But their travels offered a cultural immersion. Mary ended up at Oxford, where she obtained a BA in English, and then moved to New York, where she stumbled into the embryonic punk movement. She wrote about it as a rock journalist and became part of the scene. "It wasn't difficult to belong," she recalls. "You just had to turn up every few days. You could feel this cultural transformation going on, that something really amazing was happening. I think I'd been looking for that my whole life. You probably only find it once. It was about a secret world as much as anything."
In the 1980s, Harron began her filmmaking career directing short films and documentaries for BBC television. She finally made her late-blooming feature debut with I Shot Andy Warhol, which made a splash at Cannes in 1996. Two year later, she was the talk of Cannes once again, without even being there. When Lions Gate announced at the 1998 festival that it had offered Leonardo DiCaprio $21 million to star in American Psycho, Harron was furious. "As long as he was interested, they didn't care what I thought," she says. "I was basically off the project. They wanted me to meet with Leonardo, but I wouldn't. A lot of people thought I was crazy. I felt very isolated and wracked with self-doubt."
But Harron was convinced that paying DiCaprio $21 million to star in American Psycho "would ruin my career, and his - if you put the budget up that high, the film would fail, because it's not that kind of movie." After the actor lost interest and ended up getting himself miscast in The Beach, Harron finally got to shoot American Psycho her way, for $7.5 million. But it was not easy. In Toronto, skittish corporations withdrew offers to make their offices available as locations. And many companies, such as Ralph Lauren and Calvin Klein, would not allow Harron to show their brands onscreen (Remarkably, however, she did obtain rights to hits sung by Phil Collins and Huey Lewis, which Bateman pompously deconstructs while preparing to kill people.)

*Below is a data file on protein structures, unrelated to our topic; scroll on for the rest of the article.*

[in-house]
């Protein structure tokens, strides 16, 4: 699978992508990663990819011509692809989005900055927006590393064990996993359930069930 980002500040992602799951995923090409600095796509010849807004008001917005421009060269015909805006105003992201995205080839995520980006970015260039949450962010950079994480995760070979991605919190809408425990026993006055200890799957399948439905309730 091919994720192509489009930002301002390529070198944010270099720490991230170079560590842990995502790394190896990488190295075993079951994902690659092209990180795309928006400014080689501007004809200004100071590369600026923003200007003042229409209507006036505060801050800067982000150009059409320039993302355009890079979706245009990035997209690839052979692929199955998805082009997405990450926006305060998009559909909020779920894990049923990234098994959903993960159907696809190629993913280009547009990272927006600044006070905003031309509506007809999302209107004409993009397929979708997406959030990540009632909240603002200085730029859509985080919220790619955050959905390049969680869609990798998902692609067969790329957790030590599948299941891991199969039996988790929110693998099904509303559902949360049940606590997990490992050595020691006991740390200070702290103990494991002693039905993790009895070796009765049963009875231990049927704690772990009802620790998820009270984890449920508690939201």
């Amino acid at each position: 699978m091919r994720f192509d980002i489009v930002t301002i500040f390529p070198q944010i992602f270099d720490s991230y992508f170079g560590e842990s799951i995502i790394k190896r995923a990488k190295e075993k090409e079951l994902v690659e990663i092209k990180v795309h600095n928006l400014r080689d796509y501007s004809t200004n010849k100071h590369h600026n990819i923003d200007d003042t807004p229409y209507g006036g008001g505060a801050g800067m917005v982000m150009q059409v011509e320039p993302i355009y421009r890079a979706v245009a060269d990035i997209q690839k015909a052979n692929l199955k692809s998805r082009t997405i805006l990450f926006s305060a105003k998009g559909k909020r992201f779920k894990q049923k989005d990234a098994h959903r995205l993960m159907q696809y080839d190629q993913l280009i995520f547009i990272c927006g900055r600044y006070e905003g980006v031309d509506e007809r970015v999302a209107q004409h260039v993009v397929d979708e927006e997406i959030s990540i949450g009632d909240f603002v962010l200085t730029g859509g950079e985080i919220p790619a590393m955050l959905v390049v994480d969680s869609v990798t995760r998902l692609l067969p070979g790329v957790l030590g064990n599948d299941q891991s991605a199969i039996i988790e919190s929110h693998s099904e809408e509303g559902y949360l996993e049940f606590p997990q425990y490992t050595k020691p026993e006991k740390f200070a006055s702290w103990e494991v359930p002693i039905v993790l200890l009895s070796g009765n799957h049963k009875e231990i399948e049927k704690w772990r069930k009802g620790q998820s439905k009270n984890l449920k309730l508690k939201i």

During the shoot, meanwhile, the local media drew an indelible link between Bernardo and Ellis's novel, although author Stephen Williams, who wrote a book on the Bernardo case, pointed out that the copy of American Psycho found in his house belonged to Karla Homolka, that Bernardo did not read, and there was no evidence it served as a blueprint for his crimes. No one ever showed up to protest on the set, says Harron, "but it upset me that the book was in the house at all."
After lunch, Harron climbs farther up the hill to her home, a modest two-bedroom apartment in an old white frame house. The decor is simple, with no avant-garde flourishes, except for some abstract paintings by a friend. Harron introduces her husband, director John C. Walsh, who is almost 10 years younger. They met at the 1996 Sundance festival, where they were both premièring their first features. "We make very different kinds of movies," says Walsh, who plans to follow up Ed's Next Move with another romantic comedy. Harron concedes that his chances of directing a box-office hit are better than hers. "I will never be very commercial," she sighs. "But your hip quotient is high," says her husband. "Yes," she agrees. "There's the hip quotient."
In some ways, Harron's life has echoed her mother's, who also married a younger man and had two daughters two years apart. Walsh points to a framed picture that hangs above the crib of their two-year-old, Ruby. It's a confident little watercolour of Florence that Mary painted when she was 13. Walsh discovered it in drawer - an early portrait by an artist who is still discovering the world on her own terms.
Maclean's April 10, 2000
Author BRIAN D. JOHNSON in New York City